The first European summit dedicated to Artificial Intelligence takes place on April 18 at the Palais de Tokyo in Paris. A strong position must emerge from this summit.
A few weeks before the European elections, artificial intelligence is making its appearance in the political debate, following Emmanuel Macron’s speech in his recent forum on Europe. According to a McKinsey study, in 2016, Europe’s public and private investment was €7 billion compared to €38 billion for the United States and €20 billion for Asia. Since then, this gap has widened steadily. A worrying delay: AI is one of the technologies that will most likely impact our lives, as workers, as consumers and as citizens. It will also determine Europe’s place on the world map. It is not too late, but it is urgent to act now by pooling our efforts.
Despite low investment, Europe is not “outdated” as we sometimes hear. For example, European academic publications in AI between 2013 and 2017 are in the lead in terms of number of research publications (30%) before China (24%) and the US (17%)! Another example is the success of the Python library “Scikit Learn”, developed by INRIA, which is now the most widely used in Python for Machine Learning, ahead of the highly mediatized TensorFlow. However, Europe will not be able to be “first” in AI, faced with China, which has published a very aggressive roadmap, and the United States, supported by its technological locomotives.
It is therefore necessary to define the contours of the Europe of AI. In this vision, Europe must be modern, at the forefront of research, but business-oriented, and must establish itself as the guarantor of ethics.
- Research and training are one of the strengths of the European system. Progress will have to be made in a number of key areas for European sovereignty, such as cyber security and health.
- The value of AI lies in the productivity gains resulting from the integration of algorithms within organizations, both public and private. Uses must therefore be encouraged to “catch up” with the significant gaps between research and industrial application.
- AI raises many unresolved ethical questions about its construction and use. Faced with a China that has taken a radical direction on the subject (deployment of the Skynet system and implementation of a “Black Mirror” style social credit, Europe must guarantee ethics and transparency.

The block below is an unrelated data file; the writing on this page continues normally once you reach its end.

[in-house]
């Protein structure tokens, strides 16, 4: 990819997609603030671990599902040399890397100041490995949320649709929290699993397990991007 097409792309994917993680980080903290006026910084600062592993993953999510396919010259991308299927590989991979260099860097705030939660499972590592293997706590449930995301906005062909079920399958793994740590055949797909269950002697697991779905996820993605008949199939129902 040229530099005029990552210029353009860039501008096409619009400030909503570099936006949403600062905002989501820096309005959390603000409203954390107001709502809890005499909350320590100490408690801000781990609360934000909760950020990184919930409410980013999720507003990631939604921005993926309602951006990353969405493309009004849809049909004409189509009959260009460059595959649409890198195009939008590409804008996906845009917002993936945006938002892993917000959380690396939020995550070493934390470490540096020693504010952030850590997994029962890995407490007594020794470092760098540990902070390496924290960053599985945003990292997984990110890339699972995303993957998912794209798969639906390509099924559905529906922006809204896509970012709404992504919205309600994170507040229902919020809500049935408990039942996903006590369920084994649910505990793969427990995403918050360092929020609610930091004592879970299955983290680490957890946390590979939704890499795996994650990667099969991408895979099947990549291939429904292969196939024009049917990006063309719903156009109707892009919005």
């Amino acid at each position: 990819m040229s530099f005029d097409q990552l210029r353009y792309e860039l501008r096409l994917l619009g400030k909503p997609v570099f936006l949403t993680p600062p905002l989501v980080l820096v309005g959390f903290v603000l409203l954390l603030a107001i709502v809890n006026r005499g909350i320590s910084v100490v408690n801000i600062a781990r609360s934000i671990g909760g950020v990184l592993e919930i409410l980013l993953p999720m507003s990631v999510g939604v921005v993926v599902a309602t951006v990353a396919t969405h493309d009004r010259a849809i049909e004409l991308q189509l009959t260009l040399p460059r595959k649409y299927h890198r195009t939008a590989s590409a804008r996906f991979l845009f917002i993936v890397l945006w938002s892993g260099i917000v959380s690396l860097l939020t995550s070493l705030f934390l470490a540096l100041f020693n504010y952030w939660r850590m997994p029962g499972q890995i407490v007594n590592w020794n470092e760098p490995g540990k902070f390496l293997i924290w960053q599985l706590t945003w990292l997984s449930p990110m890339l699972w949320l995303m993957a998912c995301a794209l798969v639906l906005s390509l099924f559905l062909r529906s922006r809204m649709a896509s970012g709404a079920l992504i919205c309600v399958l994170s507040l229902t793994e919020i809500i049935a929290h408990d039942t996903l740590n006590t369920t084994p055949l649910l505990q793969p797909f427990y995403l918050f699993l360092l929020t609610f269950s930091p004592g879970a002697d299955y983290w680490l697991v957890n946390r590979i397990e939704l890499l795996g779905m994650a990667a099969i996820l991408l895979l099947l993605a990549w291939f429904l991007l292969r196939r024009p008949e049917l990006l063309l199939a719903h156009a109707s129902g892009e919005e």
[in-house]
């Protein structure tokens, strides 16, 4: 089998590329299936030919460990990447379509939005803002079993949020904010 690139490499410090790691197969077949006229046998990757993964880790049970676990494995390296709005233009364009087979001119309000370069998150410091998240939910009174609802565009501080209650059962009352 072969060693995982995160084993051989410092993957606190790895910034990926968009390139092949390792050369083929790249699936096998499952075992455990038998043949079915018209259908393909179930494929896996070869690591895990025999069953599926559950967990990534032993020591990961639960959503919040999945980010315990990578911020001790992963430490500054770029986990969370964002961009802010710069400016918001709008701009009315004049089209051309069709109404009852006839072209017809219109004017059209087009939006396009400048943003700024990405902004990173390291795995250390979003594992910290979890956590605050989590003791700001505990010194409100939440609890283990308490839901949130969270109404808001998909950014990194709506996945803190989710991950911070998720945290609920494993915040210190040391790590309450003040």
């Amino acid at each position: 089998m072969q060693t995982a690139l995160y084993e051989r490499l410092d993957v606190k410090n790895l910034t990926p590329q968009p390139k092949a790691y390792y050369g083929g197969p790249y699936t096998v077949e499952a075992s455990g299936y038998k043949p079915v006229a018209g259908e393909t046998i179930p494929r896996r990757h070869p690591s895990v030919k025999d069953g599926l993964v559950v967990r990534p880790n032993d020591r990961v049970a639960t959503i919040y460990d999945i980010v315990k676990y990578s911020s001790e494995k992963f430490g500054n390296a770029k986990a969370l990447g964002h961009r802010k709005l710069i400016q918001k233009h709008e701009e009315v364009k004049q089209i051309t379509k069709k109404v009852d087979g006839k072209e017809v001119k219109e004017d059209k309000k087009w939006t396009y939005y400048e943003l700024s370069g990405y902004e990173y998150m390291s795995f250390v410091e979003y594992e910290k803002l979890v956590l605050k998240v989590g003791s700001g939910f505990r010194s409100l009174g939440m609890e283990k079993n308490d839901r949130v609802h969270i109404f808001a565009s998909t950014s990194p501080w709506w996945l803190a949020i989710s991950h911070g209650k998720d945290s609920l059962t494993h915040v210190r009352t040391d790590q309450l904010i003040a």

- To achieve this vision, a pragmatic roadmap must be put in place, building on European strengths and the history of our Union:
Pooling public and private investments
One of the virtues of reasoning on a European scale is to be able to concentrate investments in order to better structure and manage them. As such, the European Commission has shared a public and private investment ambition of 20 billion euros by 2020, then 20 billion each year in the following decade. This very ambitious pace seems to be the right one. It will have to be maintained and investments managed in a coherent way.
Creating European databases: this is one of the great needs of algorithmic learning, and it is one of Europe’s cruel shortcomings. Yet our old continent has given us the benefit of a unique social model, with health coverage and pensions, all of which are data that must be aggregated. As such, the “health data hub” proposed by Cédric Villani, and recently integrated into the health law, is a good start, which must be extended. The DGMP is an opportunity: we have a regulatory framework, which allows us to collect data, and to legally build databases on a large scale.
Building the European AI Agency on the ESA model
The European Space Programme is a model of its kind. At the origin of major scientific discoveries, ambitious programmes such as Galileo (the European GPS), but also of a huge commercial success: Ariane. In 2018, our launcher won more than one out of two contracts to put geostationary satellites into orbit. With a budget of €5 billion per year, ESA coordinates national efforts while respecting the agendas of each member country. The organisation of ESA could perfectly apply to AI: it is an excellent compromise between research and commercial ambition, short-term and long-term requirements, European sovereignty and national agendas.
Building bridges between research and business: The different actors must work together to build bridges between research and business.
It is necessary to get the different AI actors to collaborate. This is the ambition of “AI4EU”. Funded by the European Commission, this consortium of research institutes and private companies aims to build an open and collaborative AI platform. The official launch will be the “European AI Night”, the first European summit on the subject. It will bring together more than 2000 stakeholders (start-ups, research institutes, large and small companies, French and European politicians) in Paris on April 18. From their meeting must emerge a strong and clear position, which will be the beginning of a beautiful European union of the AI.
Vincent Luciani, Co-Founder and COO at Artefact